NBA commissioner David Stern has wielded unquestioned power over his sport in a way rarely seen during the past 30 years. He will retire in February 2014, handing power over to to his longtime deputy, Adam Silver. It is unlikely that any commissioner will exert the sheer domination that Stern exercised again. So what is his legacy?

In 1984 the National Basketball Association was a very different league. The sport's premiere event, the NBA Finals, had been shown on tape delay on television at 11:30 p.m., as recently as 1981, and other playoff games continued to be on tape delay through 1986. Teams like Chicago were lucky to draw 7,000 fans a night. The average salary in the league was well under $250,000. Franchises could be purchased for as little as $11 million. The four-year deal for national television with CBS was worth $91 million. The popular perception was that no game was worth watching until the final two minutes because every game was decided at the last minute. The NBA was not considered a sport at the same level of the NFL, Major League Baseball or college football. Stern dramatically changed that table.

Stern understood the concept of branding and marketing. He pushed the players to be as attractive and media friendly in their public appearances as possible. He saw the natural rivalry and star power of the Los Angeles Lakers with Magic Johnson competing against the Boston Celtics with Larry Bird. Their contests were always featured on national television. He realized how shoe companies could help build the brand, especially Nike, and how that would lead to endless hours of free exposure for basketball.

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As technology progressed, he became adept at utilizing every platform of content supply, twitter to mobile phones to reach fans. He pushed the creation of a NBA network. He had NBA players compete in the Olympics starting with the 1992 "Dream Team." That led to outreach world-wide and the internationalization of the NBA as a world sport. He saw the potential in China and other foreign markets. He understood the concept of "star power." He was fortunate to have the Michael Jordan era followed by Shaquille O'Neal, Kobe Bryant, LeBron James and other recognizable figures that became household names. He also added seven expansion franchises, extending the reach of the league. And he created a luxury tax system to deal with market inequity in which the lowest income teams split up $180 million.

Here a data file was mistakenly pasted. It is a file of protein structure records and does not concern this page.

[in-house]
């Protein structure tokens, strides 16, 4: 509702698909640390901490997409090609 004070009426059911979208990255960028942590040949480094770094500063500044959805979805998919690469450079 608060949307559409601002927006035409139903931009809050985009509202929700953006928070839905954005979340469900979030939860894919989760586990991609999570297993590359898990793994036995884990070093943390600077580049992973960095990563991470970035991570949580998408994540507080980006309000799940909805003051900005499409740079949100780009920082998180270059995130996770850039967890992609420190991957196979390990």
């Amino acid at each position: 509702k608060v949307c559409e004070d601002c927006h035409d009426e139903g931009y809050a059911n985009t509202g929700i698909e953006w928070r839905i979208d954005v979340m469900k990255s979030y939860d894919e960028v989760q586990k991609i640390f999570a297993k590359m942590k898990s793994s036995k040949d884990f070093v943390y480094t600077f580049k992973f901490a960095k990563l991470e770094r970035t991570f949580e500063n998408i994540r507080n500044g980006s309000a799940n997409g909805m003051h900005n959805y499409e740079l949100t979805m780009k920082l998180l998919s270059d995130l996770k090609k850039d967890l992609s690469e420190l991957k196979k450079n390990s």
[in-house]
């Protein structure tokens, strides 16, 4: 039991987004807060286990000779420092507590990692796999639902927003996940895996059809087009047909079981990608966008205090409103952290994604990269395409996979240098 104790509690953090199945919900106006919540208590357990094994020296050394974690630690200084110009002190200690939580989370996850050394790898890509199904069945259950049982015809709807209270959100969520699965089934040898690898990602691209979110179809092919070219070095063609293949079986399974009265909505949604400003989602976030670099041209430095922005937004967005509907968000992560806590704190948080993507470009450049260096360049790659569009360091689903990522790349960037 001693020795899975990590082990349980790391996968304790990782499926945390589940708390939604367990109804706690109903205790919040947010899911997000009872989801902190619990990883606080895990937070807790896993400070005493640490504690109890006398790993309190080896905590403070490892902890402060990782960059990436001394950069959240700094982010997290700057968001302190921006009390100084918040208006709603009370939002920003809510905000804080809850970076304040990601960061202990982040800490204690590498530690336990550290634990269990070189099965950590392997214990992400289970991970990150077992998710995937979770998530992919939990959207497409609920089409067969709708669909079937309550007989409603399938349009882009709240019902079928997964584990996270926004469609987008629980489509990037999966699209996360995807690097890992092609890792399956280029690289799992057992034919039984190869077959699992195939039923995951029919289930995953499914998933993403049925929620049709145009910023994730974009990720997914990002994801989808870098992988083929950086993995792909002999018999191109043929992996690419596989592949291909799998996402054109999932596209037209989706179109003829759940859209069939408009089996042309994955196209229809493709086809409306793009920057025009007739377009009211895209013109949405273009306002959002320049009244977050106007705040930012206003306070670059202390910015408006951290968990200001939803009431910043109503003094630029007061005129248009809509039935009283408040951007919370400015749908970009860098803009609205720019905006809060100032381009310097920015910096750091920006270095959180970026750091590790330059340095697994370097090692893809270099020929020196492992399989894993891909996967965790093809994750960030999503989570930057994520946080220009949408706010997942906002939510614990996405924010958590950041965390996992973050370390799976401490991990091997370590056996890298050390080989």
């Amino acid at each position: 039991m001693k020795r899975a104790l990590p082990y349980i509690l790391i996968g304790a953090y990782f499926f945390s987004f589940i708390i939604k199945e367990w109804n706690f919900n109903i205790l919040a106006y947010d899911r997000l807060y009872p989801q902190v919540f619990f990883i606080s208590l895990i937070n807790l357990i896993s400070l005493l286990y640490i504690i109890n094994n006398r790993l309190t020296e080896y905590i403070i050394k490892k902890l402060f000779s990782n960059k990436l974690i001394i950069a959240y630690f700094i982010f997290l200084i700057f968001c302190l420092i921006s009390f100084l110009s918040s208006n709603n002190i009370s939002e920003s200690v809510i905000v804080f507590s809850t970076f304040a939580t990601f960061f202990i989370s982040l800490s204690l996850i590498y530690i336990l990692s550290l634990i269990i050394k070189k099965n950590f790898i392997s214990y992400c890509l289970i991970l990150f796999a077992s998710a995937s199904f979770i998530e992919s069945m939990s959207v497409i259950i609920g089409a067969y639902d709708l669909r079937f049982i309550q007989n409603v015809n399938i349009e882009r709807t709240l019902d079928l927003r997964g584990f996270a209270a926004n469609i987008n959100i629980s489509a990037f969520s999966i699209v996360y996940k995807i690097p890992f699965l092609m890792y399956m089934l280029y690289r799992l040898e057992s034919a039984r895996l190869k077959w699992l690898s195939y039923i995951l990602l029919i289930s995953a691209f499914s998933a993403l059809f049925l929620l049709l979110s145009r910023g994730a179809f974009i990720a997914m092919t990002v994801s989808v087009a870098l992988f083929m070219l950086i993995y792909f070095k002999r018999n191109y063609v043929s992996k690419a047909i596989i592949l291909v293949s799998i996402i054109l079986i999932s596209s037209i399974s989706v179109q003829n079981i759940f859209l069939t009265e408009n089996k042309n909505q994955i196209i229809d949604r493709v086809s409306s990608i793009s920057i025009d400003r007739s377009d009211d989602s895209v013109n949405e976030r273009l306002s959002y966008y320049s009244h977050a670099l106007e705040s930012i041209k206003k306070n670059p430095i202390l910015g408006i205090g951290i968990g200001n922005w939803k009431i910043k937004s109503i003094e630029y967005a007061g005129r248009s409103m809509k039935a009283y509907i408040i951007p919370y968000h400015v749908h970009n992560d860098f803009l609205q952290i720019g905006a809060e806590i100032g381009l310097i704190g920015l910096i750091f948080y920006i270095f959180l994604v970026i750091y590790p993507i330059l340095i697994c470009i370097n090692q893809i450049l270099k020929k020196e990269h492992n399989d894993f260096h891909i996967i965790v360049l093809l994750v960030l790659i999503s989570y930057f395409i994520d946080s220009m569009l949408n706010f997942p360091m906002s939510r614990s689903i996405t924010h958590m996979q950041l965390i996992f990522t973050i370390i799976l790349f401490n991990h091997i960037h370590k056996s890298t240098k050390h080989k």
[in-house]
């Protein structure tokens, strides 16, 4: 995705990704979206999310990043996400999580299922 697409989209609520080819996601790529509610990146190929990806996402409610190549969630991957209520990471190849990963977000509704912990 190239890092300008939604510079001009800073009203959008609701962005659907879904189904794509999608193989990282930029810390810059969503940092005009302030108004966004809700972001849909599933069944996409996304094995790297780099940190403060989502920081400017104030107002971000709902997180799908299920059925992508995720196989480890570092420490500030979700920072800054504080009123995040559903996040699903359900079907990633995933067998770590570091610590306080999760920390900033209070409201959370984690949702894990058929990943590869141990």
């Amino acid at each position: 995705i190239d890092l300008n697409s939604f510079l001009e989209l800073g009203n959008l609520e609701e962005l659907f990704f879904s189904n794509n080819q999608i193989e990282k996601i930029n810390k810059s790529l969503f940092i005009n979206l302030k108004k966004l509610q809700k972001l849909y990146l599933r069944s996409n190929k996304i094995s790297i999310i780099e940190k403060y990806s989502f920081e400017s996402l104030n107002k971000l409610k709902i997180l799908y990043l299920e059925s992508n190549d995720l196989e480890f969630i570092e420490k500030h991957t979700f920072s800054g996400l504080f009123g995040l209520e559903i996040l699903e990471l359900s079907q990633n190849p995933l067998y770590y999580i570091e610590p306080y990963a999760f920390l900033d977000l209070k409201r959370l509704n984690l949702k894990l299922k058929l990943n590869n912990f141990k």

The economic explosion occasioned by the reshaping of the NBA was dramatic. Revenue increased exponentially. National television increased from a USA/ESPN/CBS combined package for the league of $28 million per year to the TNT/ESPN/ABC package of $930 million per year. This doesn't count local or regional television contracts. The Lakers signed a deal with Time-Warner Cable, which starts this year which pays them $200 million a year. The Celtics signed an agreement with Comcast Sports Net New England, which gives the team a 20 percent equity stake in the network and doubles their rights to roughly 38 million per year.

Television revenue has a direct effect on franchise value. The Lakers value expanded to a NBA-high $900 million based on their Time-Warner deal. The Golden State Warriors deal with Comcast pushed their value up to $450 million, roughly a 25 percent increase. Jerry Reinsdorf bought the Bulls in 1985 for $16 million and today they are valued in the range of $600 million.

The players were beneficiaries of the new financial largesse. The average salary of an NBA player today is $5.15 million. The highest paid player in the ;eague is Kobe Bryant at 27 million. Keep in mind that many rosters have "maxed out superstars" and players at the $300,000 minimum. Endorsement revenue can more than double the on-court income of a player like Kobe Bryant. NBA players have the advantage over other sports that fans can see their bodies and faces clearly and their shoe-wear translates into every day wear.

When it came to labor negotiations, the mask of cordiality disappeared from Stern and a harsher, more bullying side emerged. It was evocative of the corporate theory of "Bulwarism" which evolved in the labor negotiations of the 1930's. Management scientifically decided what was the only rational position for both sides and was unwavering in the face of all odds.

As meticulously as he protected the NBA image in other areas, he was content to endure strike after lockout after missed game to achieve his goals. He made antagonistic public comments about the players, their leadership, and their position as if the public really has a stake in a battle between what it perceived as millionaires versus billionaires. He was successful in imposing a salary cap on teams and rookies, which protected management from them. He did reduce the percentage that players receive of the gross revenues from basketball from 57 percent to 49 percent. That will save owners some $3 billion is salary and benefits in the next ten years.

Ego and arrogance aside, David Stern radically changed to scope and popularity of the NBA in a way that has benefited fans, owners and players and it is doubtful that a figure that omniscient will rise soon again.

-- Leigh Steinberg has represented many of the most successful athletes and coaches in football, basketball, baseball, hockey, boxing and golf, including the first overall pick in the NFL draft an unprecedented eight times, among more than 60 first-round selections. His clients have included Hall of Fame quarterbacks Steve Young, Troy Aikman and Warren Moon, and he served as the inspiration for the movie "Jerry Maguire." Follow him on Twitter @SteinbergSports.